EXAMPLES | WORD ORIGIN noun . Botany a bristlelike appendage of a plant, especially on the glumes of grasses. such appendages collectively, as those forming the beard of wheat, barley, etc. any similar bristle. Origin of awn 1250–1300; Middle English aw(u)n, agune, agene, probably < Scandinavian; compare Old Norse ǫgn, Old Danish aghn husk; replacing and cognate with Old English ægnan; cognate with Gothic ahana, Old High German agana ( German Agen, Ahne), Dutch, Frisian agen; OL agna ear of grain, Czech osina awn; Greek ákaina thorn, bristle, ákhnē chaff (< a pre-Hellenic substratum language); < Indo-European *H sharp aeḱ- Related forms awned, adjective awn·less, adjective un·awned, adjective
Based on the Random House Unabridged Dictionary, © Random House, Inc. 2019
Examples from the Web for awned Historical Examples of awned British Dictionary definitions for awned noun any of the bristles growing from the spikelets of certain grasses, including cereals Derived Forms awned, adjective awnless, adjective Word Origin for awn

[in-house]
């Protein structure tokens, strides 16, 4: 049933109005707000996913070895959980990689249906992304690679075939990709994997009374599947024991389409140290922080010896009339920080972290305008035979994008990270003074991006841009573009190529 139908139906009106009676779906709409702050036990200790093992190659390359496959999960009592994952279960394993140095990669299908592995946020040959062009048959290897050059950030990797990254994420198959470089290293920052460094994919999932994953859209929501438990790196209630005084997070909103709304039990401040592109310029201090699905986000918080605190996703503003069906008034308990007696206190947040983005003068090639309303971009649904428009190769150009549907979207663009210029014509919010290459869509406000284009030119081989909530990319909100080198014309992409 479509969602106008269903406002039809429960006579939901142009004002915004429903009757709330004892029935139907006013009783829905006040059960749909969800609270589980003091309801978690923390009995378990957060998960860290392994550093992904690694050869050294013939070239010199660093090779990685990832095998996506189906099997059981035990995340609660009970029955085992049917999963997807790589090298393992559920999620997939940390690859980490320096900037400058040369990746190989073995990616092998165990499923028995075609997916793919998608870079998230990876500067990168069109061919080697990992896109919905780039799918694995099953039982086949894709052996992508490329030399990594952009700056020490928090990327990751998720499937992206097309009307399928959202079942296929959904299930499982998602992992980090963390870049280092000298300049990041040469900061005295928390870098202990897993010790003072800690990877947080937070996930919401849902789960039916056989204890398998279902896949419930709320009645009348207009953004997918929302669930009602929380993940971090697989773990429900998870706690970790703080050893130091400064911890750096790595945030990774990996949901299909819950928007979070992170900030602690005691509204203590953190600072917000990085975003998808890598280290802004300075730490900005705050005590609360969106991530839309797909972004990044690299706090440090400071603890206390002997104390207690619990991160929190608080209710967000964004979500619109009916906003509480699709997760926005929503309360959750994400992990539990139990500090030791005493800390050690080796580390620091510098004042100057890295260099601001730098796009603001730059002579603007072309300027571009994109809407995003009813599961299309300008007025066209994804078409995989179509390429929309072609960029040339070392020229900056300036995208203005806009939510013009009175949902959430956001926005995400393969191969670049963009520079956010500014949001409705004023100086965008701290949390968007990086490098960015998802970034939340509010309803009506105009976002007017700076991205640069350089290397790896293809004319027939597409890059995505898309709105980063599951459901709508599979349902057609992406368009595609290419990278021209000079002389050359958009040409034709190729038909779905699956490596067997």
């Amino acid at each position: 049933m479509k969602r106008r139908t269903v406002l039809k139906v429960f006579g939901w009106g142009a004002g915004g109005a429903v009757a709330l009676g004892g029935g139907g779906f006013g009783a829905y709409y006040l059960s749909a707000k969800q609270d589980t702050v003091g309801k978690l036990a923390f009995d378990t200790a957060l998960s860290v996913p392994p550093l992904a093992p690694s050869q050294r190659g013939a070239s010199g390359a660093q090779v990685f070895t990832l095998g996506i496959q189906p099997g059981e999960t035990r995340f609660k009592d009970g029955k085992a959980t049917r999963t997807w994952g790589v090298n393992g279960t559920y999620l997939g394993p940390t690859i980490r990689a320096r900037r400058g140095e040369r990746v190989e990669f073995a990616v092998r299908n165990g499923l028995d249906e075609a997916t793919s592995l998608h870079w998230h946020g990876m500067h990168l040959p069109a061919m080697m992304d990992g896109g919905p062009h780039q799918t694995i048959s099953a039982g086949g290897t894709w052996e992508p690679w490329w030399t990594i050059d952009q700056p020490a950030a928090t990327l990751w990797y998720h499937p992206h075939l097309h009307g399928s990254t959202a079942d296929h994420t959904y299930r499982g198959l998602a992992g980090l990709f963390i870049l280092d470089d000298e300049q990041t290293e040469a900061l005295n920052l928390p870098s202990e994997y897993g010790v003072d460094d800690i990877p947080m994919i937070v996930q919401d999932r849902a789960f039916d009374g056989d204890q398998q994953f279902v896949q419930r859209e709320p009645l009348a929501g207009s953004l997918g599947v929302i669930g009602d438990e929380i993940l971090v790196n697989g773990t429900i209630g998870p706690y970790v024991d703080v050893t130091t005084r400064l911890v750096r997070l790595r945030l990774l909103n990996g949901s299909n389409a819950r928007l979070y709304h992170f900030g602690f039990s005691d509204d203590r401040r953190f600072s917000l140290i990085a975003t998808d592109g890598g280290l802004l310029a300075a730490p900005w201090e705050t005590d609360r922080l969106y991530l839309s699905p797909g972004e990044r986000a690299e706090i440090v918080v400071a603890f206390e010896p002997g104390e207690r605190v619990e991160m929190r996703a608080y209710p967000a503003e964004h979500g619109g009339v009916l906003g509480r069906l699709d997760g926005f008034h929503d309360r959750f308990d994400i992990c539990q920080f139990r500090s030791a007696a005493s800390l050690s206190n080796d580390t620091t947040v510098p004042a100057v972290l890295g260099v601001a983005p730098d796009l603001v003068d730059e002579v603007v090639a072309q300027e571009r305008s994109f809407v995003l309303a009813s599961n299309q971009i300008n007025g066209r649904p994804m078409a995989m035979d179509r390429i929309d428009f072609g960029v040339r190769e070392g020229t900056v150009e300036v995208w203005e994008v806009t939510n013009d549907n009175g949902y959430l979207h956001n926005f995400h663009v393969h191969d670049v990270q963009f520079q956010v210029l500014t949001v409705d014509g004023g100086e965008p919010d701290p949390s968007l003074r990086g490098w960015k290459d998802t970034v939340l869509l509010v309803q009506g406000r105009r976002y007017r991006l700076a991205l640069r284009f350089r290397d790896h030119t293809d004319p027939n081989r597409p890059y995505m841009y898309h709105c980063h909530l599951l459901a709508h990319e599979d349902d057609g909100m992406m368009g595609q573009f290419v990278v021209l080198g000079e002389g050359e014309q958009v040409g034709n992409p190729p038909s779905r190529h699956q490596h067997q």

agen ear of grain; related to Old Norse ögn chaff, Gothic ahana, Old High German agana, Greek akōn javelin
Collins English Dictionary - Complete & Unabridged 2012 Digital Edition
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Word Origin and History for awned n.
"bristly fibers on grain of plants," c.1300, from Old Norse
ögn, from Proto-Germanic *agano (cf. Old English egenu, Old High German agana, German Ahne, Gothic ahana), from PIE *ak-ona- (cf. Sanskrit asani- "arrowhead," Greek akhne "husk of wheat," Latin acus "chaff," Lithuanian akuotas "beard, awn"); suffixed form of PIE root *ak- "sharp" (see acrid).
Online Etymology Dictionary, © 2010 Douglas Harper
A slender, bristlelike appendage found on the spikelets of many grasses.
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